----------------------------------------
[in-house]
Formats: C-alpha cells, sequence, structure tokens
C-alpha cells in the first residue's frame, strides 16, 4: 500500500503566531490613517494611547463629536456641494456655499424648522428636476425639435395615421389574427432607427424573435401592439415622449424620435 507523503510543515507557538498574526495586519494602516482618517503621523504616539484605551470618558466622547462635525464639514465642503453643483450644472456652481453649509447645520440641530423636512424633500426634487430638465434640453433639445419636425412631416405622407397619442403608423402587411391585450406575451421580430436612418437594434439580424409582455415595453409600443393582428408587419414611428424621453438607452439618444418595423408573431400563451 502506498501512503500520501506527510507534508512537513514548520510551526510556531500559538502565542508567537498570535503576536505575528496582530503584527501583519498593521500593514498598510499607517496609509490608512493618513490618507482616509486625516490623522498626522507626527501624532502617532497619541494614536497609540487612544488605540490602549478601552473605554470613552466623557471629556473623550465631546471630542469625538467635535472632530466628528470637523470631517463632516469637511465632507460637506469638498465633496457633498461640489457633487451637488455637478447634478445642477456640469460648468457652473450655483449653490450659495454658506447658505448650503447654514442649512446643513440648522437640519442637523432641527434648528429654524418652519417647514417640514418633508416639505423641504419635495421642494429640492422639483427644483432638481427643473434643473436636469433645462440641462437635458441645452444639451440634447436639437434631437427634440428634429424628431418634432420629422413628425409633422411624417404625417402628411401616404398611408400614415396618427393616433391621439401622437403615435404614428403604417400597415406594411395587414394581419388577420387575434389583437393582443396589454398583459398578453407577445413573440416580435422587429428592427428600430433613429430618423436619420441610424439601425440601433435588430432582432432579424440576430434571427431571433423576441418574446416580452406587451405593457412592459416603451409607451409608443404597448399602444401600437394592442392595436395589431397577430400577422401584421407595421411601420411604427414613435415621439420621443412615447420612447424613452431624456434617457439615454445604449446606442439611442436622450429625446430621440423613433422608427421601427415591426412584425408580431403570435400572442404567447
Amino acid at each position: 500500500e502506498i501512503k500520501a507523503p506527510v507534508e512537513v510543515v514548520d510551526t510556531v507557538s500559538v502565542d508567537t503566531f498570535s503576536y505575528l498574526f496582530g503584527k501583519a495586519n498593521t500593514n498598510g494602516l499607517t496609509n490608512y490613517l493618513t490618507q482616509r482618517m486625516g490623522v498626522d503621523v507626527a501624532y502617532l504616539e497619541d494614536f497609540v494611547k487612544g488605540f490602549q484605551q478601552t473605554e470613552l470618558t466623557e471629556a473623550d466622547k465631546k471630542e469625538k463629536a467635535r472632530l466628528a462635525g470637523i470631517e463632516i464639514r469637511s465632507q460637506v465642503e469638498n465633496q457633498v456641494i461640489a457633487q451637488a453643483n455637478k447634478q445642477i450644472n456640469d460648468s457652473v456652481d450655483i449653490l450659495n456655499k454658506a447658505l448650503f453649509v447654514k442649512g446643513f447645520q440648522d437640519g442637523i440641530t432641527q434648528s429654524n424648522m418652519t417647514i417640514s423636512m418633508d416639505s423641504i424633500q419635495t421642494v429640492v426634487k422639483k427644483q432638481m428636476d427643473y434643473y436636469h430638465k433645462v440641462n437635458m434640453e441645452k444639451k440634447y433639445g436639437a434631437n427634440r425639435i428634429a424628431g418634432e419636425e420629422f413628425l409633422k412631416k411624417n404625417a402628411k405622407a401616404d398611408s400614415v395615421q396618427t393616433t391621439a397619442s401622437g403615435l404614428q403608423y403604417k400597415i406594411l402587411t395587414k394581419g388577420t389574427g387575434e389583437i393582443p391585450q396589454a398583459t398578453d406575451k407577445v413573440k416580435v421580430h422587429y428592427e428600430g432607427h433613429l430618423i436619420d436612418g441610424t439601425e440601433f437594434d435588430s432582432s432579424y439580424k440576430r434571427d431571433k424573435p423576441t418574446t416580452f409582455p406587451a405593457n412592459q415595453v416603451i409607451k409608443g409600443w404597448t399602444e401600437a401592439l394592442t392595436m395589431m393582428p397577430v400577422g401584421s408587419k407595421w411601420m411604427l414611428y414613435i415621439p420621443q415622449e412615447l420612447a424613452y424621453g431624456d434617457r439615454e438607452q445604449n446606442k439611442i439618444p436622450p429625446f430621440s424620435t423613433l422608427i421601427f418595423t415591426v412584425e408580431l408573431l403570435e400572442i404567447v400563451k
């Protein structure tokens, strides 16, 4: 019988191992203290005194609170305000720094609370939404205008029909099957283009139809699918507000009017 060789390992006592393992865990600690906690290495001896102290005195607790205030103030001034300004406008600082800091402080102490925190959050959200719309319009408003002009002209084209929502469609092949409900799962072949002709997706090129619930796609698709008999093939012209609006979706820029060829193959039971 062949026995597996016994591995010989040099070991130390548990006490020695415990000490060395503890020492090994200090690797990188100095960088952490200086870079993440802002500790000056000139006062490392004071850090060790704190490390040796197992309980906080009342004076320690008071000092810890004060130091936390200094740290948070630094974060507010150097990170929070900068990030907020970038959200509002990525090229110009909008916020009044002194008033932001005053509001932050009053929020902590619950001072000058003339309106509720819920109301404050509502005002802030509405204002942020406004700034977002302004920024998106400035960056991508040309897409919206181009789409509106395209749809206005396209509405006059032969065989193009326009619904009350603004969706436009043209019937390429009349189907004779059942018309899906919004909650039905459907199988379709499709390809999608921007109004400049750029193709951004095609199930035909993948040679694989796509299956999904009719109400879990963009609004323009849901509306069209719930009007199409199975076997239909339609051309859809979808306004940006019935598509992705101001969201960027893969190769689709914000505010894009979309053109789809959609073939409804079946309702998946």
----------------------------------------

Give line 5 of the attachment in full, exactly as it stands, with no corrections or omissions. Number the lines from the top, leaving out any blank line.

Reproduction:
């Protein structure tokens, strides 16, 4: 019988191992203290005194609170305000720094609370939404205008029909099957283009139809699918507000009017 060789390992006592393992865990600690906690290495001896102290005195607790205030103030001034300004406008600082800091402080102490925190959050959200719309319009408003002009002209084209929502469609092949409900799962072949002709997706090129619930796609698709008999093939012209609006979706820029060829193959039971 062949026995597996016994591995010989040099070991130390548990006490020695415990000490060395503890020492090994200090690797990188100095960088952490200086870079993440802002500790000056000139006062490392004071850090060790704190490390040796197992309980906080009342004076320690008071000092810890004060130091936390200094740290948070630094974060507010150097990170929070900068990030907020970038959200509002990525090229110009909008916020009044002194008033932001005053509001932050009053929020902590619950001072000058003339309106509720819920109301404050509502005002802030509405204002942020406004700034977002302004920024998106400035960056991508040309897409919206181009789409509106395209749809206005396209509405006059032969065989193009326009619904009350603004969706436009043209019937390429009349189907004779059942018309899906919004909650039905459907199988379709499709390809999608921007109004400049750029193709951004095609199930035909993948040679694989796509299956999904009719109400879990963009609004323009849901509306069209719930009007199409199975076997239909339609051309859809979808306004940006019935598509992705101001969201960027893969190769689709914000505010894009979309053109789809959609073939409804079946309702998946």